Ben Sinclair's and Katja Blichfeld's 'High Maintenance' is a clear-eyed compendium of Brooklynite adventures
A city of diverse racial, educational, religious, and socioeconomic backgrounds, NYC eats inclusivity for breakfast.
Originally a vignette series on Vimeo, Katja Blichfeld and Ben Sinclair, then married, were picked up by HBO to film High Maintenance in a 30-minute format. As an anthology series, Blichfeld and Sinclair decided that season 2 would mirror their real-world divorce with stories reflecting a heartbroken, shambled New York post-election. Equipped with an actual writers' room and multiple directors for season 2, High Maintenance has easily become one of the best series on HBO.
Season 2 begins with a national crisis—though it's never fully revealed in the episode, one can assume it's the election, a natural disaster, or news of sexual misconduct in Hollywood—and The Guy (Ben Sinclair), Brooklyn's reliable pot dealer (and communal therapist for some of his needier customers), experiences a surge of business from New York's most whimsical potheads. It's one of the cheeky ways High Maintenance references pop culture without emphatically gesturing toward it. Some of his clients are self-medicating after breakups or bouts of unemployment; some are on nervous Tinder dates; some are simply adulting and enjoy weed like it's wine or coffee; some are just trying to feel the vibes—you get the gist. Weed is not the main character in High Maintenance and neither is The Guy, floating in and out of the narrative, a drifter on a bike who's got your monthly eighth of Skywalker, or whatever the kids are smoking these days.
As one tenant returns from an Ayahuasca trip, another departs and Airbnbs his room to make the month's rent; these are vignettes of normal, day-to-day people whose stories intertwine with one another like in real life. Whether or not The Guy can meet a yogi, a heartbroken artist, and kush-loving realtor in 30 minutes is simply kismet. Like an innocuous edible, High Maintenance creeps up on you in mundanity; the high hits you, but in a where-are-the-cookies-and-can-we-order-pizza-too? way. Sinclair and Blichfeld celebrate New York City's zeitgeist and liberalism through unremarkable encounters: Familiar, real-life scenarios play out in each vignette, but there is nothing vacuous or space-cadet about The Guy and his idiosyncratic customers. Their narcism speaks volumes about human nature, a youthful type of entitlement most of the characters display and are oblivious to. Neither jovial nor stoic, The Guy gets up for his job like it's a 9-to-5 and is reluctantly pulled into his customers' lives, a weed-dealing pacifier for angst-ridden New Yorkers.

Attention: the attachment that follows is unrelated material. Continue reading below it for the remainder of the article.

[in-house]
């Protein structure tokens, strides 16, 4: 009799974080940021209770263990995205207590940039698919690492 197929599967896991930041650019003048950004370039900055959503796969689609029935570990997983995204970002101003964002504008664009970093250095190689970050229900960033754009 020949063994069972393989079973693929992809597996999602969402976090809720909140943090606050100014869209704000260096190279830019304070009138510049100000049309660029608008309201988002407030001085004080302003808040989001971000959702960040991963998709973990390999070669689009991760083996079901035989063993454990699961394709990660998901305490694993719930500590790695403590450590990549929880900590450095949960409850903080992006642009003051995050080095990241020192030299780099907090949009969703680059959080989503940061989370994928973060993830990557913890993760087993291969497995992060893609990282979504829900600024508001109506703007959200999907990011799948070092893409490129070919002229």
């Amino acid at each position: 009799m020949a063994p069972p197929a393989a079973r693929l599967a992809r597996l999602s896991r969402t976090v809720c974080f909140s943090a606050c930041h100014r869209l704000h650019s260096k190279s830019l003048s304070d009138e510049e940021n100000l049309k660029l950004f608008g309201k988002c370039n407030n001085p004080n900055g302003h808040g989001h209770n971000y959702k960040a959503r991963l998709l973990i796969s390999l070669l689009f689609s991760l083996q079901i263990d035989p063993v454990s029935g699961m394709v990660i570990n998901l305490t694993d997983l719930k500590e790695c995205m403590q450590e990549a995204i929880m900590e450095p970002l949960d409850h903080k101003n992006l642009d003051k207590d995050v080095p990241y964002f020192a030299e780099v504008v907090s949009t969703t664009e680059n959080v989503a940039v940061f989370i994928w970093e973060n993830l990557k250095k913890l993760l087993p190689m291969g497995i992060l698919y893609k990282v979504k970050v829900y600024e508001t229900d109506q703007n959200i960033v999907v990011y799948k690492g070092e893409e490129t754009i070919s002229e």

HBO's Room 104—another unconventional show about contemporaries—barely scratches the surface of what an anthology series is capable of doing, relying on absurdism and soft-porn aestheticism to fill up creative gaps in the writers' room; High Maintenance, on the other hand, isn't a one-trick pony, and its episodes engender sentimentality and charm without slapping you across the face with can-you-believe-HBO-greenlit-season-2 gags. (Seriously though, Room 104 is renewed for a second season.)
High Maintenance is really about voyeurism, observing how communities digest social tragedies at a micro level, what political discussions sound like in commute, and how small businesses and regular people adjust to New York's unstable economic climate. A city of diverse ethnic, educational, religious, and socioeconomic backgrounds, NYC eats inclusivity for breakfast. There's a reason why it's one of the best cities in the world, and The Guy's weed route just so happens to service many of the city's most endearing, if not, empathetic potheads.
The tonal shift in season 2 is unbelievably refreshing and telling of cultural shifts in Trump's era. Sinclair's and Blichfeld's breakup turned out to be High Maintenance's catharsis, showcasing NYC's eccentricities through a non-judgmental perspective. The Guy is just doing his job and everyone's just trying to live…one toke at a time.
POP⚡ DUST Score: ⚡⚡⚡⚡⚡
Shaun Harris is a poet, freelance writer, and editor published in avant-garde, feminist journals. Lover of warm-toned makeup palettes, psych-rock, and Hilton Als. Her work has allowed her to copyedit and curate content for various poetry organizations in the NYC area.
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